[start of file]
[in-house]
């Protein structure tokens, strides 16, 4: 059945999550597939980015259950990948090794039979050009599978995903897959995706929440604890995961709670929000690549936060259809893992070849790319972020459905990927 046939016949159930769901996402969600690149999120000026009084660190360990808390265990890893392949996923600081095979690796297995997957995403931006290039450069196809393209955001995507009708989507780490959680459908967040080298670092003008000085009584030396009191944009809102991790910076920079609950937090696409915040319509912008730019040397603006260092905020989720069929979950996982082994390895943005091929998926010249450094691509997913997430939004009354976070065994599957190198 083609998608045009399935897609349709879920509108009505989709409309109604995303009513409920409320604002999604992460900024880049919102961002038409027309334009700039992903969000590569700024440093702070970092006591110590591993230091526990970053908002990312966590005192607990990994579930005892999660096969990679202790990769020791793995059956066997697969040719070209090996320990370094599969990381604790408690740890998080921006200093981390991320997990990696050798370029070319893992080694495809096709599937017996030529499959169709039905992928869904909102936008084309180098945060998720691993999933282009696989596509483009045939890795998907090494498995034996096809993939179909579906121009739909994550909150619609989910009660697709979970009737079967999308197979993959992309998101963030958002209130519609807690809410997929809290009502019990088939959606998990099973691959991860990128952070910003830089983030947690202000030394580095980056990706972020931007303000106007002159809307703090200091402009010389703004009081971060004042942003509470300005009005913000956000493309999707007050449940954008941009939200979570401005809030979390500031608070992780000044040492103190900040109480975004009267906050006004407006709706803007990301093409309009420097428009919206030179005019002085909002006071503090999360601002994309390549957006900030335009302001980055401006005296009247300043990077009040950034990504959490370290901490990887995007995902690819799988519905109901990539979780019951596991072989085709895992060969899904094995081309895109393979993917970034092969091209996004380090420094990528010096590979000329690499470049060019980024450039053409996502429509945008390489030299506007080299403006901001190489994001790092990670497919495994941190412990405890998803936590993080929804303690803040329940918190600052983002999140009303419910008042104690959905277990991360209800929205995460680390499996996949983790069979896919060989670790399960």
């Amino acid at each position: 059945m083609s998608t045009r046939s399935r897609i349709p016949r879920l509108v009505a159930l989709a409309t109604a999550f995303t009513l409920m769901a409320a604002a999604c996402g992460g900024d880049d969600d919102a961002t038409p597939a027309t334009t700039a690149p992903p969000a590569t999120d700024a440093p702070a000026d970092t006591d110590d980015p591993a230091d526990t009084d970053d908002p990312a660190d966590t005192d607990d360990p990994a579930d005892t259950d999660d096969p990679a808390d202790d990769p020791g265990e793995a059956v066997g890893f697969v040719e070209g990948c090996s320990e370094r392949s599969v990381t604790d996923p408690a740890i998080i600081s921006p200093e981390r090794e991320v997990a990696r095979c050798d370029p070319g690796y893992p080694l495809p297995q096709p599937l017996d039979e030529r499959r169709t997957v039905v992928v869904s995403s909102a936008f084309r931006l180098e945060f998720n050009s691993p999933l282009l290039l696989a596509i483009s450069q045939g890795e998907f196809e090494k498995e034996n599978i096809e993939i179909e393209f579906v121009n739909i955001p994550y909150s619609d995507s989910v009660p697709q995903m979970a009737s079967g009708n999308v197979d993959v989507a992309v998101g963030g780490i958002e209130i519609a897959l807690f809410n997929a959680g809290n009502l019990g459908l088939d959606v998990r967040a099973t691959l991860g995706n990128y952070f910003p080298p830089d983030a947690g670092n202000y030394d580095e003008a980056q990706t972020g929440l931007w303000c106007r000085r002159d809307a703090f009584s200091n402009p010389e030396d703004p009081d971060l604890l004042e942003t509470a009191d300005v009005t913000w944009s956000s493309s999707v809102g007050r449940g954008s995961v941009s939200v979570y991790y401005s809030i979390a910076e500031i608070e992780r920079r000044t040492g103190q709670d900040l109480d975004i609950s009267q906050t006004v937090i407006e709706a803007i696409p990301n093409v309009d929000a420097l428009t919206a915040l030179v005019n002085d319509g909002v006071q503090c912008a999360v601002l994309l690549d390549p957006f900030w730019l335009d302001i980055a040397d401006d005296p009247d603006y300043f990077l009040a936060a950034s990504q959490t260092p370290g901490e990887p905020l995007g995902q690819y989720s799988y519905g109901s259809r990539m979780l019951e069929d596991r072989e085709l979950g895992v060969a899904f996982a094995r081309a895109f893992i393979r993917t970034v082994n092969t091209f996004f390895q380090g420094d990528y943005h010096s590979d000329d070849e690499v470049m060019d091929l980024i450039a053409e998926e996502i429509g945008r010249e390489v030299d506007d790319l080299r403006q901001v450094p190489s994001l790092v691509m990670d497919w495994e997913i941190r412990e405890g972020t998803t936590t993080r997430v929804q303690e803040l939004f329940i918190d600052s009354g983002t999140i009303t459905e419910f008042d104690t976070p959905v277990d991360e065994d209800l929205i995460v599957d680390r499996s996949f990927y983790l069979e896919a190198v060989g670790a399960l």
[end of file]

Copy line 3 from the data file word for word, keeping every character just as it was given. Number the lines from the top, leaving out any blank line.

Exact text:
């Amino acid at each position: 059945m083609s998608t045009r046939s399935r897609i349709p016949r879920l509108v009505a159930l989709a409309t109604a999550f995303t009513l409920m769901a409320a604002a999604c996402g992460g900024d880049d969600d919102a961002t038409p597939a027309t334009t700039a690149p992903p969000a590569t999120d700024a440093p702070a000026d970092t006591d110590d980015p591993a230091d526990t009084d970053d908002p990312a660190d966590t005192d607990d360990p990994a579930d005892t259950d999660d096969p990679a808390d202790d990769p020791g265990e793995a059956v066997g890893f697969v040719e070209g990948c090996s320990e370094r392949s599969v990381t604790d996923p408690a740890i998080i600081s921006p200093e981390r090794e991320v997990a990696r095979c050798d370029p070319g690796y893992p080694l495809p297995q096709p599937l017996d039979e030529r499959r169709t997957v039905v992928v869904s995403s909102a936008f084309r931006l180098e945060f998720n050009s691993p999933l282009l290039l696989a596509i483009s450069q045939g890795e998907f196809e090494k498995e034996n599978i096809e993939i179909e393209f579906v121009n739909i955001p994550y909150s619609d995507s989910v009660p697709q995903m979970a009737s079967g009708n999308v197979d993959v989507a992309v998101g963030g780490i958002e209130i519609a897959l807690f809410n997929a959680g809290n009502l019990g459908l088939d959606v998990r967040a099973t691959l991860g995706n990128y952070f910003p080298p830089d983030a947690g670092n202000y030394d580095e003008a980056q990706t972020g929440l931007w303000c106007r000085r002159d809307a703090f009584s200091n402009p010389e030396d703004p009081d971060l604890l004042e942003t509470a009191d300005v009005t913000w944009s956000s493309s999707v809102g007050r449940g954008s995961v941009s939200v979570y991790y401005s809030i979390a910076e500031i608070e992780r920079r000044t040492g103190q709670d900040l109480d975004i609950s009267q906050t006004v937090i407006e709706a803007i696409p990301n093409v309009d929000a420097l428009t919206a915040l030179v005019n002085d319509g909002v006071q503090c912008a999360v601002l994309l690549d390549p957006f900030w730019l335009d302001i980055a040397d401006d005296p009247d603006y300043f990077l009040a936060a950034s990504q959490t260092p370290g901490e990887p905020l995007g995902q690819y989720s799988y519905g109901s259809r990539m979780l019951e069929d596991r072989e085709l979950g895992v060969a899904f996982a094995r081309a895109f893992i393979r993917t970034v082994n092969t091209f996004f390895q380090g420094d990528y943005h010096s590979d000329d070849e690499v470049m060019d091929l980024i450039a053409e998926e996502i429509g945008r010249e390489v030299d506007d790319l080299r403006q901001v450094p190489s994001l790092v691509m990670d497919w495994e997913i941190r412990e405890g972020t998803t936590t993080r997430v929804q303690e803040l939004f329940i918190d600052s009354g983002t999140i009303t459905e419910f008042d104690t976070p959905v277990d991360e065994d209800l929205i995460v599957d680390r499996s996949f990927y983790l069979e896919a190198v060989g670790a399960l």